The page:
OLED monitors are super cool with their vibrant colors and perfect black levels. But they’re not exactly affordable, at least not yet — it’s notable when we see a model come to market at under a thousand bucks. So that makes the Acer Predator X27U a bargain, at least in relative terms, when it’s discounted from its $999.99 retail price down to $599.99. The deal popped up on Newegg initially, but as is often the case, Amazon has matched the price.
The X27U is fairly typical for a 27-inch gaming model, boasting the popular 2560×1440 resolution (also known as “2K” in the usual 16:9 aspect ratio) and speedy 240Hz refresh rate. Response time is an impressive .03 milliseconds grey-to-grey. But you’re here for that sweet, sweet OLED picture and indeed, it’s covering 99 percent of the DCI-P3 color range with HDR10 support.
Input ports include two HDMI 2.0, one DisplayPort 1.4, and USB-C, which also has 90 watts of power delivery to your laptop and a built-in KVM switch for the two standard USB-A ports. There’s one big downer on the spec list, though: While peak brightness is an impressive 1,000 nits, typical brightness is just 150 nits, so if you’re using it an area with a lot of ambient light you might struggle to see particularly dark scenes. This isn’t really a slight on this particular model, as OLED panels are uniformly dimmer than conventional LCDs.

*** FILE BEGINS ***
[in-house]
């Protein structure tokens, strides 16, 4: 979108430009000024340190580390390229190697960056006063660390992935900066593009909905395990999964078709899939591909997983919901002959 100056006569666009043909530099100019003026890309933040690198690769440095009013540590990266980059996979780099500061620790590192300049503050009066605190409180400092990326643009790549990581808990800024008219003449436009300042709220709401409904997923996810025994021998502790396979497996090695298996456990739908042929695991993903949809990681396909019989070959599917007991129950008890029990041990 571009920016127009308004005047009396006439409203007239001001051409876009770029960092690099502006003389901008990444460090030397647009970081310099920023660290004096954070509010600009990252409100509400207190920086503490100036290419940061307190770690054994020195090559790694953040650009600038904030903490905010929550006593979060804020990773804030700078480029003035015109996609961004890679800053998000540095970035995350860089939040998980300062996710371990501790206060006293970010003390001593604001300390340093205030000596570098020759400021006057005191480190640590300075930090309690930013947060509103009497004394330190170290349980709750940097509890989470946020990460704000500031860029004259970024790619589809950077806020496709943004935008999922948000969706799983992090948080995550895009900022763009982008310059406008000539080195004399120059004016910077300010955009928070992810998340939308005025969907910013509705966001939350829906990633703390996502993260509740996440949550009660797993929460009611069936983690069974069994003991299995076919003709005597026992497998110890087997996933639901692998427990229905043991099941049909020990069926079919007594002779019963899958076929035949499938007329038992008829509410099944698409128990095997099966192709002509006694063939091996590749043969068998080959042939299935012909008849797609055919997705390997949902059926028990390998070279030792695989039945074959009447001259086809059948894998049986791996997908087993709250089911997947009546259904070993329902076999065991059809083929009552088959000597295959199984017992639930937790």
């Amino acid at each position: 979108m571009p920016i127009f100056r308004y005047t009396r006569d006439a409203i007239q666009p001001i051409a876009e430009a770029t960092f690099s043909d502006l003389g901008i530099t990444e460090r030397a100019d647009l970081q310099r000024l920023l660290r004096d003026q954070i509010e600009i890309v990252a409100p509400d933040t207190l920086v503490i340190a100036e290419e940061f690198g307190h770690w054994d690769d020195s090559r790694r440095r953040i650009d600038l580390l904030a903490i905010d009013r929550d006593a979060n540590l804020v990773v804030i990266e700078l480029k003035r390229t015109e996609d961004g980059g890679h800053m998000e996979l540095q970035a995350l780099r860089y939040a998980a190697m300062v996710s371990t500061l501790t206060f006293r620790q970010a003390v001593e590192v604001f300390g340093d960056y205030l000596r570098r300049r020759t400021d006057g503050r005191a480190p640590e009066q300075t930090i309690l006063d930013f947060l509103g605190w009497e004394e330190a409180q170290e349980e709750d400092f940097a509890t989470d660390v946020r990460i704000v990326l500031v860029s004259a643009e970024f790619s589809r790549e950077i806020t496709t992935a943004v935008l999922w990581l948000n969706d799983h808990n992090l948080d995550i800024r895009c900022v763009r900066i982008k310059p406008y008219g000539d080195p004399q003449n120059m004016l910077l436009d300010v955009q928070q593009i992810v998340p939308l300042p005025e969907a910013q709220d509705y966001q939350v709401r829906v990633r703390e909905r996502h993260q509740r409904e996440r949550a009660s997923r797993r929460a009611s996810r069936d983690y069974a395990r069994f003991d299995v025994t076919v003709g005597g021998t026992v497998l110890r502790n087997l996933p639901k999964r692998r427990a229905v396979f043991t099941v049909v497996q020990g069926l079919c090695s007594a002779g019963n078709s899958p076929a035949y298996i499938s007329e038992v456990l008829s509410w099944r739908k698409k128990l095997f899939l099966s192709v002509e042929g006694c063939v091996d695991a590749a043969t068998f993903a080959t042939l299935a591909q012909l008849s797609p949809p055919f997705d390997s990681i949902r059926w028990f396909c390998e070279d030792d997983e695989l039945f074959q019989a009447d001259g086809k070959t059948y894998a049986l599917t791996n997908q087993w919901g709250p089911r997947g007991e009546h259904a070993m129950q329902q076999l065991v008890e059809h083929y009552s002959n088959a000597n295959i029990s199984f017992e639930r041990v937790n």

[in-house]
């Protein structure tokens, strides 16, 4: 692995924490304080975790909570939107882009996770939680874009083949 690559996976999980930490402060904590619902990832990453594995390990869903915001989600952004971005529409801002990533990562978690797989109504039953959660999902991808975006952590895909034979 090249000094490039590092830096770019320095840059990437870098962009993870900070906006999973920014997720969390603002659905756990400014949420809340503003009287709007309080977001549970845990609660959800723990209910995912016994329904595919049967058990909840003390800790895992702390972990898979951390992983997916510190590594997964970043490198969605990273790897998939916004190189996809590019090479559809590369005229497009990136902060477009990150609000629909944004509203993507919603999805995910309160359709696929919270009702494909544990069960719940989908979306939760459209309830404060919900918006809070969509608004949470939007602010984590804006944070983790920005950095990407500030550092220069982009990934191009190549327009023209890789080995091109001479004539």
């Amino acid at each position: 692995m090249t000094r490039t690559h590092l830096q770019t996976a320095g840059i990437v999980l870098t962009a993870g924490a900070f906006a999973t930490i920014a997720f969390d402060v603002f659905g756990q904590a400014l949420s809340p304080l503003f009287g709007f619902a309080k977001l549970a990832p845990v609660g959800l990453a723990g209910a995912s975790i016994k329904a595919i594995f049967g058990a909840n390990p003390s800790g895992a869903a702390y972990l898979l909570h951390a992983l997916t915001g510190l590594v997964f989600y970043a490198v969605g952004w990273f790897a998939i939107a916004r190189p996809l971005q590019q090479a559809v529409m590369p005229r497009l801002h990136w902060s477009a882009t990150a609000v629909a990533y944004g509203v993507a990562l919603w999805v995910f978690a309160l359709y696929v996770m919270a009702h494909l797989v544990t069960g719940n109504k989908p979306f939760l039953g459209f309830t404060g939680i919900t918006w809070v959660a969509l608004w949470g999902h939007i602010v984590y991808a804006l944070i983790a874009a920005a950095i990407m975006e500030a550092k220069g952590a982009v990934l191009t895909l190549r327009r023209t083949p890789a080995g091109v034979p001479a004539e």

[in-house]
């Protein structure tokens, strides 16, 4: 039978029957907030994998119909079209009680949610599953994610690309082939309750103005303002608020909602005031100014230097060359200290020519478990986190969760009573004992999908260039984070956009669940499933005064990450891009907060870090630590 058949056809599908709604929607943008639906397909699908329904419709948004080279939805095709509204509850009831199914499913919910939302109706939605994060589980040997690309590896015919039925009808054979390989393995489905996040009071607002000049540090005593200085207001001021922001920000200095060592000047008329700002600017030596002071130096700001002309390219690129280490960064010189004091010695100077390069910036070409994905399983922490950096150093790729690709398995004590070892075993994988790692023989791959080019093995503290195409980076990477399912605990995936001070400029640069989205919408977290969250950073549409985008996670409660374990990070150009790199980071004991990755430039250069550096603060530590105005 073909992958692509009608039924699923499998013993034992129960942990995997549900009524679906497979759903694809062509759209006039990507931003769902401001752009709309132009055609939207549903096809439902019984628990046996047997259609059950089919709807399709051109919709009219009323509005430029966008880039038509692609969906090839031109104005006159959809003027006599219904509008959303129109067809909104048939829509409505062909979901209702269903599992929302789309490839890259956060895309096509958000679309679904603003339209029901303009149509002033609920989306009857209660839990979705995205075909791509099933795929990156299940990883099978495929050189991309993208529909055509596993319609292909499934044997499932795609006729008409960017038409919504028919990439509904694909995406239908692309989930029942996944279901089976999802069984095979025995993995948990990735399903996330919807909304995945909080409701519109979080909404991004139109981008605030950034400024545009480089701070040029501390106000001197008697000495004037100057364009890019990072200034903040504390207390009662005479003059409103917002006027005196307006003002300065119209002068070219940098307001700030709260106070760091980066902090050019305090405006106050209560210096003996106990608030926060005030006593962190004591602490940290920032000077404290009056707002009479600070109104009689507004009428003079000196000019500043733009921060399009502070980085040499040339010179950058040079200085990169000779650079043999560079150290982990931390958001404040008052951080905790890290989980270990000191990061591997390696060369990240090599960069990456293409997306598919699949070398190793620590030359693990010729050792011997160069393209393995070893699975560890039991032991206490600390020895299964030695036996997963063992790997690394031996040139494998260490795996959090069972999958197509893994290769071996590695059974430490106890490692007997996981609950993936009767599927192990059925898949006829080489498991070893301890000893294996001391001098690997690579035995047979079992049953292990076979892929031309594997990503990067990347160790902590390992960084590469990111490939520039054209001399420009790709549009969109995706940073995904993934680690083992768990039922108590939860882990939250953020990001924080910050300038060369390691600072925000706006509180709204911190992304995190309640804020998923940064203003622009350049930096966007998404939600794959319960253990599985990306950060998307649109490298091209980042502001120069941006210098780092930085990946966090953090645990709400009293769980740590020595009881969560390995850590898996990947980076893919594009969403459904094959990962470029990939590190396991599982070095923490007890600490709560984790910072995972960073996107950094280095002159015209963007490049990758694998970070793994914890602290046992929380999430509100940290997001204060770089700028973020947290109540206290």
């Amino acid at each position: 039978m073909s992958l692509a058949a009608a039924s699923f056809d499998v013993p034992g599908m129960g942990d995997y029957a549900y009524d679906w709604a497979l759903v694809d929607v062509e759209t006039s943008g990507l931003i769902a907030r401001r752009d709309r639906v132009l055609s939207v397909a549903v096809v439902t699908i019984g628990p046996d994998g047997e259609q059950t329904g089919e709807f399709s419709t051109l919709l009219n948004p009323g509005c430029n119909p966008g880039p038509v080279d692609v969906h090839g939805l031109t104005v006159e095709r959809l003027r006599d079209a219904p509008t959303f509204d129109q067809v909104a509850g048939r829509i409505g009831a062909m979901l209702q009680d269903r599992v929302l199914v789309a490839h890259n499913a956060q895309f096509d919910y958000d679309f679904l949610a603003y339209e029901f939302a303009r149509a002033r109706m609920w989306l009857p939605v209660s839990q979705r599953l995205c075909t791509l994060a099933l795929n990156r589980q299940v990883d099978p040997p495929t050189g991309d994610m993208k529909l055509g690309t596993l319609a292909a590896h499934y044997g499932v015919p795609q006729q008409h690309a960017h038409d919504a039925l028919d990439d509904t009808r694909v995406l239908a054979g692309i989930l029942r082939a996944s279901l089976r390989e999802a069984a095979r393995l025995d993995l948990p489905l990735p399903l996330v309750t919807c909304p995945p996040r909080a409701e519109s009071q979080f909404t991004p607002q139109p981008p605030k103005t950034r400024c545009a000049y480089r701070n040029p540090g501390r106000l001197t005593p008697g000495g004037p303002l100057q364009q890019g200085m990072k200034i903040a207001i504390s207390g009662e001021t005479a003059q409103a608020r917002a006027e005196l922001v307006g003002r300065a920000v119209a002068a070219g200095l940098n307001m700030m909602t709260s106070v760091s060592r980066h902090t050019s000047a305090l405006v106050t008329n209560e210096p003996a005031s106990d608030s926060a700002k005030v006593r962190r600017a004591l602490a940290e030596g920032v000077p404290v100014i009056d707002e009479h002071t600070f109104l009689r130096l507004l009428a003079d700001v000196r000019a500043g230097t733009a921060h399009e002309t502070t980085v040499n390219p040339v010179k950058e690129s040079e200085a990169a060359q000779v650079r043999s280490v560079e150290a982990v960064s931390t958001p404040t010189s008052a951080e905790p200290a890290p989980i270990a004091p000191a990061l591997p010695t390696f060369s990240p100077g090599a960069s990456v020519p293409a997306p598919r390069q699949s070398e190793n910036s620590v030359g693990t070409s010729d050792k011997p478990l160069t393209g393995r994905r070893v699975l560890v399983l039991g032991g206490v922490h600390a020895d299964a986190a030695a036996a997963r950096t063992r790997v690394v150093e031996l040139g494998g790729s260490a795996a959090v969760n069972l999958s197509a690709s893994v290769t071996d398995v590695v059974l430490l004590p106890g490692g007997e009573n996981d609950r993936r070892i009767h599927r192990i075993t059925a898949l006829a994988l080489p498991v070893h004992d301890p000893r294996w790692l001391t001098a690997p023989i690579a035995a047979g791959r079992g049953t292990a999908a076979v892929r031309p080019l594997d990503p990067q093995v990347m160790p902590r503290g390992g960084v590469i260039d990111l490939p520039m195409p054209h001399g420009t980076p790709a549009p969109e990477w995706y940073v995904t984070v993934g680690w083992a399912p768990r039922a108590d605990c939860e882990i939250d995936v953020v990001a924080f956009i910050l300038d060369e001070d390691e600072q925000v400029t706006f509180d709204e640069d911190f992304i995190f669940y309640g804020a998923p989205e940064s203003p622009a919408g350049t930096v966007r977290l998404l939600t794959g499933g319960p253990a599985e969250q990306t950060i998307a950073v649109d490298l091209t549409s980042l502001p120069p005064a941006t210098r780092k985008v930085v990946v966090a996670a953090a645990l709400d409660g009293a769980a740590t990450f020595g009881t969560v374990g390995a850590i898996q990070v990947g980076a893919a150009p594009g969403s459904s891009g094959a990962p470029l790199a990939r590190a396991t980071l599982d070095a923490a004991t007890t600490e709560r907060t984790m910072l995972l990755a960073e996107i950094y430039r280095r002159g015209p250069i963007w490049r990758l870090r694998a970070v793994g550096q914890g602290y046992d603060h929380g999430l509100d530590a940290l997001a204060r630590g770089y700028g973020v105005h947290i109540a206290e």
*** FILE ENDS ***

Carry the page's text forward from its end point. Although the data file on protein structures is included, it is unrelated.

We don’t know exactly how long this promotional price will last, or unit stock for that matter, so if you want in on the deal you might want to move fast.
Look for something a little bigger? How about a lot bigger, as in pretty much twice the size? As it happens, Samsung is offering a significant discount on its 49-inch Odyssey G95SC OLED, which is essentially two 27-inch 2K panels squished into one giant, curvy monster. Normally $1,800, the official Samsung online store is offering it for $1,299.99. Once again, Newegg and Amazon have matched the price. You can read PCWorld’s review of the Odyssey G95SC OLED right here.
Michael is a former graphic designer who’s been building and tweaking desktop computers for longer than he cares to admit. His interests include folk music, football, science fiction, and salsa verde, in no particular order.